• syzygyastro profile imageAUTHOR

      William J. Prest 

      7 years ago from Vancouver, Canada

      Cold dray weather is the worst. The air is dry and the temperature difference between an indoor heated space and sub zero outdoor temperatures is enough to really drive up the electrostatic potential. I've seen 1 to 2 inch sparks when I touch anything metallic on those days and it is quite a jolt.

    • chinese2learning profile image


      7 years ago from Beijing

      Interesting! During dry seasons, I am scared of touching any metal.


    This website uses cookies

    As a user in the EEA, your approval is needed on a few things. To provide a better website experience, uses cookies (and other similar technologies) and may collect, process, and share personal data. Please choose which areas of our service you consent to our doing so.

    For more information on managing or withdrawing consents and how we handle data, visit our Privacy Policy at:

    Show Details
    HubPages Device IDThis is used to identify particular browsers or devices when the access the service, and is used for security reasons.
    LoginThis is necessary to sign in to the HubPages Service.
    Google RecaptchaThis is used to prevent bots and spam. (Privacy Policy)
    AkismetThis is used to detect comment spam. (Privacy Policy)
    HubPages Google AnalyticsThis is used to provide data on traffic to our website, all personally identifyable data is anonymized. (Privacy Policy)
    HubPages Traffic PixelThis is used to collect data on traffic to articles and other pages on our site. Unless you are signed in to a HubPages account, all personally identifiable information is anonymized.
    Amazon Web ServicesThis is a cloud services platform that we used to host our service. (Privacy Policy)
    CloudflareThis is a cloud CDN service that we use to efficiently deliver files required for our service to operate such as javascript, cascading style sheets, images, and videos. (Privacy Policy)
    Google Hosted LibrariesJavascript software libraries such as jQuery are loaded at endpoints on the or domains, for performance and efficiency reasons. (Privacy Policy)
    Google Custom SearchThis is feature allows you to search the site. (Privacy Policy)
    Google MapsSome articles have Google Maps embedded in them. (Privacy Policy)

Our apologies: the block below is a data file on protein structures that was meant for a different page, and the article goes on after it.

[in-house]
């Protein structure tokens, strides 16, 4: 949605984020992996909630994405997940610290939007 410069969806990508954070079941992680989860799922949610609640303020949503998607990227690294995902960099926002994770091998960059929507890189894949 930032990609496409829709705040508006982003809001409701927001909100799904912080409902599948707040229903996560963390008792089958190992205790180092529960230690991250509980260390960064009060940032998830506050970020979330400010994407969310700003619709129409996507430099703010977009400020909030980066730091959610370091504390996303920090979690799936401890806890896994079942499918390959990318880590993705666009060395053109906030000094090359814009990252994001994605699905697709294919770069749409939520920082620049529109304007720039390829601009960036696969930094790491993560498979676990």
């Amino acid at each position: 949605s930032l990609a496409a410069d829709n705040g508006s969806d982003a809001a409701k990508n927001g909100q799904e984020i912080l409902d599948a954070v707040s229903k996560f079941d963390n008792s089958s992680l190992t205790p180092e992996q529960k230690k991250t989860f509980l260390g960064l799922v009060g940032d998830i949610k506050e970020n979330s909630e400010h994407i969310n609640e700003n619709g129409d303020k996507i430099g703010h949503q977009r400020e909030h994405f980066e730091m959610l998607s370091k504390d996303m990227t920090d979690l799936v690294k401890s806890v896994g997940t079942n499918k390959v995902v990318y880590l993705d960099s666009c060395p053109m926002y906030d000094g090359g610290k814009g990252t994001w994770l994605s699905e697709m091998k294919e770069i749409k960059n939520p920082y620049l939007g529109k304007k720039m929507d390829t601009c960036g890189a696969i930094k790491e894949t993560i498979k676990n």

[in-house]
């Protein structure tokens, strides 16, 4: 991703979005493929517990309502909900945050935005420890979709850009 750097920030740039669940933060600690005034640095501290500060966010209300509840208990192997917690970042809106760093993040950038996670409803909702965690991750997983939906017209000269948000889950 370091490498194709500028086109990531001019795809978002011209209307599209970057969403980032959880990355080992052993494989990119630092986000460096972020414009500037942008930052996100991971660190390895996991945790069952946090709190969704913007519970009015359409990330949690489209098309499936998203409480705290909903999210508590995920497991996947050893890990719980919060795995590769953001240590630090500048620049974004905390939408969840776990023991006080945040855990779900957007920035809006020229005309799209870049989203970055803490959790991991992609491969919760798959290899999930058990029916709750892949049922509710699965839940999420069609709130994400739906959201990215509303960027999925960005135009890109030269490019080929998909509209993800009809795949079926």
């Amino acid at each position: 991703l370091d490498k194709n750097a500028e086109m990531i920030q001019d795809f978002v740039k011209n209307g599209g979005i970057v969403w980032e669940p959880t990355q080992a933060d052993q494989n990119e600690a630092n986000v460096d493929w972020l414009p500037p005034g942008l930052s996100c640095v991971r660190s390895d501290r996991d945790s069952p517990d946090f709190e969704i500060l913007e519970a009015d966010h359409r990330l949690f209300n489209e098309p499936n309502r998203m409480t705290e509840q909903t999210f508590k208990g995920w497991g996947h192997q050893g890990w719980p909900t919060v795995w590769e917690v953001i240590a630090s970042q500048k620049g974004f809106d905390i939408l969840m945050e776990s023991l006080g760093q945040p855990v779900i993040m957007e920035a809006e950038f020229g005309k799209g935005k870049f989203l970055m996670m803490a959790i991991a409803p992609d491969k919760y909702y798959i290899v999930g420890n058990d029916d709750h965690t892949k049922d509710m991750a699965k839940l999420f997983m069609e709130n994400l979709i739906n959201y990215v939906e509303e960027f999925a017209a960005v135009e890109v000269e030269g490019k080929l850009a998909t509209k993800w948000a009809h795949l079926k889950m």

Google ChartsThis is used to display charts and graphs on articles and the author center. (Privacy Policy)
    Google AdSense Host APIThis service allows you to sign up for or associate a Google AdSense account with HubPages, so that you can earn money from ads on your articles. No data is shared unless you engage with this feature. (Privacy Policy)
    Google YouTubeSome articles have YouTube videos embedded in them. (Privacy Policy)
    VimeoSome articles have Vimeo videos embedded in them. (Privacy Policy)
    PaypalThis is used for a registered author who enrolls in the HubPages Earnings program and requests to be paid via PayPal. No data is shared with Paypal unless you engage with this feature. (Privacy Policy)
    Facebook LoginYou can use this to streamline signing up for, or signing in to your Hubpages account. No data is shared with Facebook unless you engage with this feature. (Privacy Policy)
    MavenThis supports the Maven widget and search functionality. (Privacy Policy)
    Google AdSenseThis is an ad network. (Privacy Policy)
    Google DoubleClickGoogle provides ad serving technology and runs an ad network. (Privacy Policy)
    Index ExchangeThis is an ad network. (Privacy Policy)
    SovrnThis is an ad network. (Privacy Policy)
    Facebook AdsThis is an ad network. (Privacy Policy)
    Amazon Unified Ad MarketplaceThis is an ad network. (Privacy Policy)
    AppNexusThis is an ad network. (Privacy Policy)
    OpenxThis is an ad network. (Privacy Policy)
    Rubicon ProjectThis is an ad network. (Privacy Policy)
    TripleLiftThis is an ad network. (Privacy Policy)
    Say MediaWe partner with Say Media to deliver ad campaigns on our sites. (Privacy Policy)
    Remarketing PixelsWe may use remarketing pixels from advertising networks such as Google AdWords, Bing Ads, and Facebook in order to advertise the HubPages Service to people that have visited our sites.
    Conversion Tracking PixelsWe may use conversion tracking pixels from advertising networks such as Google AdWords, Bing Ads, and Facebook in order to identify when an advertisement has successfully resulted in the desired action, such as signing up for the HubPages Service or publishing an article on the HubPages Service.
    Author Google AnalyticsThis is used to provide traffic data and reports to the authors of articles on the HubPages Service. (Privacy Policy)
    ComscoreComScore is a media measurement and analytics company providing marketing data and analytics to enterprises, media and advertising agencies, and publishers. Non-consent will result in ComScore only processing obfuscated personal data. (Privacy Policy)
    Amazon Tracking PixelSome articles display amazon products as part of the Amazon Affiliate program, this pixel provides traffic statistics for those products (Privacy Policy)
    ClickscoThis is a data management platform studying reader behavior (Privacy Policy)